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Photo by Brooke Wanser

By BROOKE WANSER

At a ribbon cutting ceremony in Schneider Electric’s new Nashville Hub, local and state officials attended to congratulate the German energy company on consolidating their North American operations to Middle Tennessee.

“How exciting for me as a Tennessean and as a Williamson County-an to know you all are the ones that are going to expand in this facility,” Rep. Marsha Blackburn (R) said.

The hub is located at Two Franklin Park. It sits between McEwen Drive and the Nissan North America headquarters, just east of Interstate 65.

Annette Clayton, the president and chief executive officer of Schneider’s North American operations, opened the ceremony.

“For our Franklin community, this facility is our pledge to help make the greater Nashville area the hub for both technology and energy innovation,” Clayton said, noting that 325,000 Tennesseans work in the advanced energy field.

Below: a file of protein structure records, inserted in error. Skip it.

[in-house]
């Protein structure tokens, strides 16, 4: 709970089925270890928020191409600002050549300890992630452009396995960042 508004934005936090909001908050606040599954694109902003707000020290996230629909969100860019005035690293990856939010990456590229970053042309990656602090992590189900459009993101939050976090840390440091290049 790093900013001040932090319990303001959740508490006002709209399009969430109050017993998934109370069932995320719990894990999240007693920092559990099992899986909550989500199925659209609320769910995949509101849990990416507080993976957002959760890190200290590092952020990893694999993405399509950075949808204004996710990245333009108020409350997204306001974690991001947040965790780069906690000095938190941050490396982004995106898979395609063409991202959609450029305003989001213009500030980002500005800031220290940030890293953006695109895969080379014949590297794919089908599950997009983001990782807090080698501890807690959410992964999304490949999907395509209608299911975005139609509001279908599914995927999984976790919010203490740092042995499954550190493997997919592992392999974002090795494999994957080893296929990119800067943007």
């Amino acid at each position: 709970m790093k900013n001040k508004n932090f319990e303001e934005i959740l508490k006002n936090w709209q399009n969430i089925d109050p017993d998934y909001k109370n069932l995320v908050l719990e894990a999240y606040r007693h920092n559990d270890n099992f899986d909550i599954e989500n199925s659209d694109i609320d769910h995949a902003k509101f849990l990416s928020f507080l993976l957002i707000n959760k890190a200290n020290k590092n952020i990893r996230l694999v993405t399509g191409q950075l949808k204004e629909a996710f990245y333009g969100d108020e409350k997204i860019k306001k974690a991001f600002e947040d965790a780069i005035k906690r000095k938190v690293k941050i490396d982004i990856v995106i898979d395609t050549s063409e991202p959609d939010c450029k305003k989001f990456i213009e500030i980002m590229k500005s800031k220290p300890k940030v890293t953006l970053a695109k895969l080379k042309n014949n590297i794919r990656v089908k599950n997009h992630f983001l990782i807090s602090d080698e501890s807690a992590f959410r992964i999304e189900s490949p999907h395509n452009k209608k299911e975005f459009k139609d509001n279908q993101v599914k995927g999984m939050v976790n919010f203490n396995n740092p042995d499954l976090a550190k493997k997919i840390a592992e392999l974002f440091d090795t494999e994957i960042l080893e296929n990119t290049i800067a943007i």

On the 158,000-square-foot campus, the largest Schneider office in the country, Clayton said spaces are “purpose-built.” This means there are rooms for nursing mothers, prayer and meditation, fitness and market centers and outdoor walking trails.

Governor Bill Haslam’s Chief of Staff Jim Henry spoke at the event, thanking the company for choosing Middle Tennessee.

“The governor often says jobs are created when companies put capital at risk,” Henry said.

He noted a few conditions that make the state friendly for businesses. Some of the conditions were low worker’s compensation insurance rates and the passage of the IMPROVE Act in 2017.

“During the administration, Tennessee has gone to the number one state for advanced industry growth,” Henry said, citing a Brookings Institute study.

“We’re not tired of opening our doors for any new business that comes here,” Williamson County Mayor Rogers Anderson said, addressing Henry, during his remarks.

Franklin Mayor Ken Moore mentioned city sustainability and health awards as characteristics he said were similar between the city of Franklin and the Schneider model.

“This is further evidence that Williamson County can support corporate operations,” Matt Largen, the president and chief executive officer of Williamson, Inc., said.

Largen said he and his team have helped Schneider employees who wanted to move from Nashville to Williamson County.

“These are the kind of jobs that help raise wages that grow our economy in a strategic way,” he said.

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